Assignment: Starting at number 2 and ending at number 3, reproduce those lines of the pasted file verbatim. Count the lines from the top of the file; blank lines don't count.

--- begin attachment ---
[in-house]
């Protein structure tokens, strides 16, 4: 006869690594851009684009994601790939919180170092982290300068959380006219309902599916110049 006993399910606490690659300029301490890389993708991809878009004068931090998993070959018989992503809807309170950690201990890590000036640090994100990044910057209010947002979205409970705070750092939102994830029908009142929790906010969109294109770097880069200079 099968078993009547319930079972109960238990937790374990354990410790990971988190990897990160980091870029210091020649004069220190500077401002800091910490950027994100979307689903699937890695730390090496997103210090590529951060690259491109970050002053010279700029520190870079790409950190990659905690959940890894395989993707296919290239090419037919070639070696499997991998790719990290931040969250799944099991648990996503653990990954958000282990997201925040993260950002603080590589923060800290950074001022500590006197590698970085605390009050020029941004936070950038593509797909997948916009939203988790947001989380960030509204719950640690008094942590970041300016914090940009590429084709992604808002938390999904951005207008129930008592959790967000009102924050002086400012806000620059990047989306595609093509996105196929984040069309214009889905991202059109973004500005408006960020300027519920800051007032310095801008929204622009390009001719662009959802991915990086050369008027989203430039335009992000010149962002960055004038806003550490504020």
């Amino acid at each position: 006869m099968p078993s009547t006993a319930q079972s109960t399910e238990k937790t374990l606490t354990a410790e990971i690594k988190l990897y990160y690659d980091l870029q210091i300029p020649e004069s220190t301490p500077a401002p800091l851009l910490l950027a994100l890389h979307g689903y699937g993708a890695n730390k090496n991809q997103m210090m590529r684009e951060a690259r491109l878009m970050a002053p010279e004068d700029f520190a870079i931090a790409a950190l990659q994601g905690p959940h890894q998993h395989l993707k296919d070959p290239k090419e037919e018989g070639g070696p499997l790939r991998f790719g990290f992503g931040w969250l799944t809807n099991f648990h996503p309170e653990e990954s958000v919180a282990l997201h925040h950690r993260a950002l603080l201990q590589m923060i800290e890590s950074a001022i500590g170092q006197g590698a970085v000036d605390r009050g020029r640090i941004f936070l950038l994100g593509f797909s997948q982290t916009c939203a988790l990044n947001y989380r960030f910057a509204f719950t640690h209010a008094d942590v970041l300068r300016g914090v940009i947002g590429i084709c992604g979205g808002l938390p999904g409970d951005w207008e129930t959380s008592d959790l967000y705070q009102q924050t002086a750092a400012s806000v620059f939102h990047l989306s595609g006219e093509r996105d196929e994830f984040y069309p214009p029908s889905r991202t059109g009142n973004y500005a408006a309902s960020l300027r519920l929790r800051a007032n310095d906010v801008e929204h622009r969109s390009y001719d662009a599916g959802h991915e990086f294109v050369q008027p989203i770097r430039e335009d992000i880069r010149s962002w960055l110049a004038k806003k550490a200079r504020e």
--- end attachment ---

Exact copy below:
């Protein structure tokens, strides 16, 4: 006869690594851009684009994601790939919180170092982290300068959380006219309902599916110049 006993399910606490690659300029301490890389993708991809878009004068931090998993070959018989992503809807309170950690201990890590000036640090994100990044910057209010947002979205409970705070750092939102994830029908009142929790906010969109294109770097880069200079 099968078993009547319930079972109960238990937790374990354990410790990971988190990897990160980091870029210091020649004069220190500077401002800091910490950027994100979307689903699937890695730390090496997103210090590529951060690259491109970050002053010279700029520190870079790409950190990659905690959940890894395989993707296919290239090419037919070639070696499997991998790719990290931040969250799944099991648990996503653990990954958000282990997201925040993260950002603080590589923060800290950074001022500590006197590698970085605390009050020029941004936070950038593509797909997948916009939203988790947001989380960030509204719950640690008094942590970041300016914090940009590429084709992604808002938390999904951005207008129930008592959790967000009102924050002086400012806000620059990047989306595609093509996105196929984040069309214009889905991202059109973004500005408006960020300027519920800051007032310095801008929204622009390009001719662009959802991915990086050369008027989203430039335009992000010149962002960055004038806003550490504020």
């Amino acid at each position: 006869m099968p078993s009547t006993a319930q079972s109960t399910e238990k937790t374990l606490t354990a410790e990971i690594k988190l990897y990160y690659d980091l870029q210091i300029p020649e004069s220190t301490p500077a401002p800091l851009l910490l950027a994100l890389h979307g689903y699937g993708a890695n730390k090496n991809q997103m210090m590529r684009e951060a690259r491109l878009m970050a002053p010279e004068d700029f520190a870079i931090a790409a950190l990659q994601g905690p959940h890894q998993h395989l993707k296919d070959p290239k090419e037919e018989g070639g070696p499997l790939r991998f790719g990290f992503g931040w969250l799944t809807n099991f648990h996503p309170e653990e990954s958000v919180a282990l997201h925040h950690r993260a950002l603080l201990q590589m923060i800290e890590s950074a001022i500590g170092q006197g590698a970085v000036d605390r009050g020029r640090i941004f936070l950038l994100g593509f797909s997948q982290t916009c939203a988790l990044n947001y989380r960030f910057a509204f719950t640690h209010a008094d942590v970041l300068r300016g914090v940009i947002g590429i084709c992604g979205g808002l938390p999904g409970d951005w207008e129930t959380s008592d959790l967000y705070q009102q924050t002086a750092a400012s806000v620059f939102h990047l989306s595609g006219e093509r996105d196929e994830f984040y069309p214009p029908s889905r991202t059109g009142n973004y500005a408006a309902s960020l300027r519920l929790r800051a007032n310095d906010v801008e929204h622009r969109s390009y001719d662009a599916g959802h991915e990086f294109v050369q008027p989203i770097r430039e335009d992000i880069r010149s962002w960055l110049a004038k806003k550490a200079r504020e």